Chocolate Covered Pretzels

These chocolate covered pretzels–made with pretzels and dark chocolate as well as white chocolate–boast a stunning appearance and a spectacular salty sweetness that’s terrific at cocktail parties. Glam them up or keep them simple.

An assortment of chocolate covered pretzels with white and dark chocolate coating and sprinkles

We guarantee these sorta swanky chocolate covered pretzels are guaranteed to be a conversation starter, whether you gift them at the holidays or simply set them out at your next gathering. We became reacquainted with them at a recent Christmas gathering where chocolate-covered pretzels were carefully arranged in tall jars and plonked in a little red wagon along with other sweets, ostensibly for the kids. But those sweetly salty sticks were drawing an equal amount of attention from the adults. Maybe more attention from the adults. And best yet, although the pretzels appeared to be store-bought and ridiculously pricey, they weren’t any of those things. They were simple, stunning, and enticing as heck. As for being only for kids, forget that nonsense. The salty sweet crunchiness of these noshes actually work terrifically with cocktails. Here’s how to make them.–Renee Schettler

Chocolate Covered Pretzels

  • Quick Glance
  • Quick Glance
  • 1 H
  • 2 H
  • Makes about 1/2 pound
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Special Equipment: 2 squeeze bottles (optional)

Ingredients

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Directions

Line 3 baking sheets with parchment paper, wax paper, or silicone baking mats.
Melt the semisweet chocolate in a bowl in the microwave, stirring it every 10 seconds or so, or in a bowl placed over but not touching a small saucepan with simmering water. Place the bowl of chocolate alongside the baking sheets.
Grab an unbroken pretzel, holding the bottom of it between your thumb and forefinger, and dip it approximately 3/4 of the way into the warm chocolate to coat it. Lift the pretzel out of the chocolate and gently shake it to allow any excess chocolate to drip off. (If you wish, you could instead dunk the entire pretzel into the chocolate, but don’t say we didn’t warn you it’s much fussier. And messier.) Place the pretzel on the prepared baking sheet. Repeat with half the remaining pretzels.
Tester tip: If you’d like to decorate the chocolate with sprinkles or other decorating bling (see Variations below) instead of a drizzle of a different sort of chocolate, do so immediately while the chocolate is still wet and not yet set.
Melt or temper the white chocolate in the same manner as you did the semisweet or dark chocolate and then dip the remaining unbroken pretzels in the warm chocolate as you did in step 2.
To add an extra chocolate drizzle to the pretzels, warm any leftover semisweet or dark and/or white chocolate until once again melted. Dip the tines of a fork in the melted chocolate or pour it into a squeeze bottle and drizzle it over the coated pretzels, using a white chocolate drizzle over pretzels dipped in semisweet or dark chocolate and semisweet or dark chocolate over pretzels dipped in white chocolate.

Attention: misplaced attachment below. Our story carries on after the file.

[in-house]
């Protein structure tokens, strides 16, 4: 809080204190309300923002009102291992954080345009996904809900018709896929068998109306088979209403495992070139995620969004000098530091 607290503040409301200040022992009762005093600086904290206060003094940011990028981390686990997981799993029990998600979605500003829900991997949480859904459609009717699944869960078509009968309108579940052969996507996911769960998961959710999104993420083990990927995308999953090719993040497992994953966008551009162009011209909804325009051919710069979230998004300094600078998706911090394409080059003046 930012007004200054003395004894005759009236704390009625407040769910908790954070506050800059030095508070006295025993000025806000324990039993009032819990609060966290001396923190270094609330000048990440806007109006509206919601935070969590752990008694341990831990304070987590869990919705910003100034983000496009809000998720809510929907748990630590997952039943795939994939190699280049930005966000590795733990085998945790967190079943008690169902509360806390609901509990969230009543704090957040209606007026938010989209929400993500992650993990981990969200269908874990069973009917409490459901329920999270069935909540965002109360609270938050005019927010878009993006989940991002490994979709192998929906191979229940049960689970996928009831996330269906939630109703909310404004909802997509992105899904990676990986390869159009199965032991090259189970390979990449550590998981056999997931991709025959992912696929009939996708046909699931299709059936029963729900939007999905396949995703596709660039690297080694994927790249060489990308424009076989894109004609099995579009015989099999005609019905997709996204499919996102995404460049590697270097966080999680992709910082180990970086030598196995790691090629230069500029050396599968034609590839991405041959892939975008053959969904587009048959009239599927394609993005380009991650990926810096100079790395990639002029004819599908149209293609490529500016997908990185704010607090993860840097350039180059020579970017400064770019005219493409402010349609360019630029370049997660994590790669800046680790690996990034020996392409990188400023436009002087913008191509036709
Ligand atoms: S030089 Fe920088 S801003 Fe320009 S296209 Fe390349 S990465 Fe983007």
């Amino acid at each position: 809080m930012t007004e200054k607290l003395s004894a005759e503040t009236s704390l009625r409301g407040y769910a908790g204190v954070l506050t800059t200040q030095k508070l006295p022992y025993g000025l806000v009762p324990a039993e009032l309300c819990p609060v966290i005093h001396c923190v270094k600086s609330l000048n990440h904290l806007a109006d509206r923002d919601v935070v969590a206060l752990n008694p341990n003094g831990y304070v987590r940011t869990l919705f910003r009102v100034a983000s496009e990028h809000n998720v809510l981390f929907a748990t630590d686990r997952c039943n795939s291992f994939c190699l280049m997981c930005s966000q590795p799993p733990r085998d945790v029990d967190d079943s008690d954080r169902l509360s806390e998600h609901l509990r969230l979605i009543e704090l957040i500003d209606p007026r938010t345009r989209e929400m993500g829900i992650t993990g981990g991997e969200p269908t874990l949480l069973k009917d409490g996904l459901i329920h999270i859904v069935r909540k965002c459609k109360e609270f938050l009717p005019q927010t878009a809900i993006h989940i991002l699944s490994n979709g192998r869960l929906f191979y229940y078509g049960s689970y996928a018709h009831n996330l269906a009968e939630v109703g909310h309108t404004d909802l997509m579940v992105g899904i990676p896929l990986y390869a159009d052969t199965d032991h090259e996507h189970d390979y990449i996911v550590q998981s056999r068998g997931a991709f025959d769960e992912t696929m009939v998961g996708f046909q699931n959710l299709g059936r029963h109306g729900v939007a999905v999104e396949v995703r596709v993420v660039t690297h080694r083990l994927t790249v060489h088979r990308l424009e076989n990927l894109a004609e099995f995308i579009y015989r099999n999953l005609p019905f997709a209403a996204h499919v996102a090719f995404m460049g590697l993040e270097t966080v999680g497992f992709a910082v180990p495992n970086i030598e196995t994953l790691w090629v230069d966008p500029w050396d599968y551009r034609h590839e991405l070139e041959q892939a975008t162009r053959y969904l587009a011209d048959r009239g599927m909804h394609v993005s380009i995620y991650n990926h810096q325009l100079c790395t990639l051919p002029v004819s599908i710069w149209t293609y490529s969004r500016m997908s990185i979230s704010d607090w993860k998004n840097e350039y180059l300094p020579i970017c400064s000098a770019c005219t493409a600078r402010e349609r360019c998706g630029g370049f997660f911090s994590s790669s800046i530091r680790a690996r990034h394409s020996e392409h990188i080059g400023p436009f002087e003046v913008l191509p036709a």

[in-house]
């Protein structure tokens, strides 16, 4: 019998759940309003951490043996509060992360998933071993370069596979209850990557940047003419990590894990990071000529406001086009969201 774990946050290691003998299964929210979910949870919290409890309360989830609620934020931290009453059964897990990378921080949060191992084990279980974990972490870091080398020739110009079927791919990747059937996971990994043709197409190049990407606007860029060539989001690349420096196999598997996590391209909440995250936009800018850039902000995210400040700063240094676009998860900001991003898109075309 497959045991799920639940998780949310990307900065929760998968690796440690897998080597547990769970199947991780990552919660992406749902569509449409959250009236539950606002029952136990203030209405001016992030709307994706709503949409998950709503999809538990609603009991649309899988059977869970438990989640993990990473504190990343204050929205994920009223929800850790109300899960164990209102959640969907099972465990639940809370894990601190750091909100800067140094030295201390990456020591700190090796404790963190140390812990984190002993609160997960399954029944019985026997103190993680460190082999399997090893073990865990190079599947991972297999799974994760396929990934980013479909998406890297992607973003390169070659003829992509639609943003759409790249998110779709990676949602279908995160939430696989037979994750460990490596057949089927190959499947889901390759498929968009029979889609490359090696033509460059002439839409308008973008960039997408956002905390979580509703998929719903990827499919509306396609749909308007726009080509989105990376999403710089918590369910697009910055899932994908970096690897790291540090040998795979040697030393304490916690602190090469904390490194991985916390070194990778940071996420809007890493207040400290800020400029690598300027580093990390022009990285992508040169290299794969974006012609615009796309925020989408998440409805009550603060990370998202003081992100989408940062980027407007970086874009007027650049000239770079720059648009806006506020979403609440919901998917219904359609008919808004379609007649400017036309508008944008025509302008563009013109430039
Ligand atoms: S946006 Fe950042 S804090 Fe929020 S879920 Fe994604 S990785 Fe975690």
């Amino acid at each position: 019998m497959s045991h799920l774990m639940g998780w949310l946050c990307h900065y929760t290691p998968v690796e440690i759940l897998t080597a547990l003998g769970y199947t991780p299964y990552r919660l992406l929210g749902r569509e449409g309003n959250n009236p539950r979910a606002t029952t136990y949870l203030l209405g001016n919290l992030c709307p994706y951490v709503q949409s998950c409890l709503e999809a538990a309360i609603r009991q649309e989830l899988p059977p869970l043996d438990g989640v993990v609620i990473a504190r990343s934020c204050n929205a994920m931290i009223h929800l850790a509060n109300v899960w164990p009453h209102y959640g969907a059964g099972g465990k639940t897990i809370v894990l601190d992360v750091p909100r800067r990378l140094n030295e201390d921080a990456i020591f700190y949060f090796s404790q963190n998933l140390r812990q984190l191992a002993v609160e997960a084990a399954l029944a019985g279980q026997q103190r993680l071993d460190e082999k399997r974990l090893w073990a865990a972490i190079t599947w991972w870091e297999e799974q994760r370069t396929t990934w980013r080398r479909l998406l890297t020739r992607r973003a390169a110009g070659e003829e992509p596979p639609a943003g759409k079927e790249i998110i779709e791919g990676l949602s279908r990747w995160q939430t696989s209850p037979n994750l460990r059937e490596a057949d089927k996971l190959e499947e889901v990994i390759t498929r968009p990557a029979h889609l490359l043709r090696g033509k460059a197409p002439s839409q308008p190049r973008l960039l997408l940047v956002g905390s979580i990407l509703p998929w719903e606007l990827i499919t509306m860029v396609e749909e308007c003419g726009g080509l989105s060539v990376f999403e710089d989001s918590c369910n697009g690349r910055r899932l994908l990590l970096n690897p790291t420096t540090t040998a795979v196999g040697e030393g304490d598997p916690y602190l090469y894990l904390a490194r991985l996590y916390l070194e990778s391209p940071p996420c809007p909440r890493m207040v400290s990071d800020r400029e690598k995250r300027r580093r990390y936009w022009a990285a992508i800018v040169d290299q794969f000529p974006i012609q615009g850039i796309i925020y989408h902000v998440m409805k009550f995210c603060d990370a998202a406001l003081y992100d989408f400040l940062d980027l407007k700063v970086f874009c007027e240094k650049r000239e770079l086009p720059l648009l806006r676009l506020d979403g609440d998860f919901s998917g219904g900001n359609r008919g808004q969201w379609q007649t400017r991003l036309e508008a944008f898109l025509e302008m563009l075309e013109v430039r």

Let the chocolate-covered pretzels rest at room temperature until completely set and no longer sticky, about 30 minutes for white chocolate and about 2 hours for semisweet or dark chocolate. The chocolate-covered pretzels will keep in an airtight container in the refrigerator for up to 2 weeks. (Hah! As if anyone can show sufficient restraint to make them last that long.) Originally published December 30, 2015.
Print RecipeBuy the Sally's Candy Addiction cookbook

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How To Fancy Up Your Chocolate Covered Pretzels

  • Yes, sprinkles are quite jolly as added bling to chocolate covered pretzels. But so are shredded coconut, chopped pistachios, colored decorating sugar in whatever colors suit the occasion or the season, even crushed candy canes. You can also swap milk chocolate or dark chocolate for the semisweet. Follow your fancy.

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Recipe Testers Reviews

Kids, husband, and coworkers are happy thanks to these chocolate covered pretzels, although they all prefer the chocolate covered pretzel rods I make as opposed to the twists. I personally like the delicate nature of the thin twists. My husband says the chocolate-to-pretzel ratio is best on the rods.

The little balls on the chocolate pretzels were good, but the crystalline texture of the sprinkles on the white was more satisfying and added a nice little crunch, in my opinion. I used Utz Extra Thin pretzels, Ghirardelli semisweet baking chips, and Nestle white chocolate baking chips (the two stores I went to were out of the better white chocolate options, so I settled). I usually use the Wilton candy melts (bright white, not vanilla) for my pretzel rods, and they work great, but I was actually surprised by how tasty the Nestle white baking chips were.

My biggest problem was that in the 16-ounce bag of pretzels that I purchased, I would venture to guess that over half of them were broken. I had plenty of chocolate left over, possibly enough to dip twice as many pretzels. It's clear that thin pretzels are subjected to cruel and unusual punishment during the packing and shipping process.

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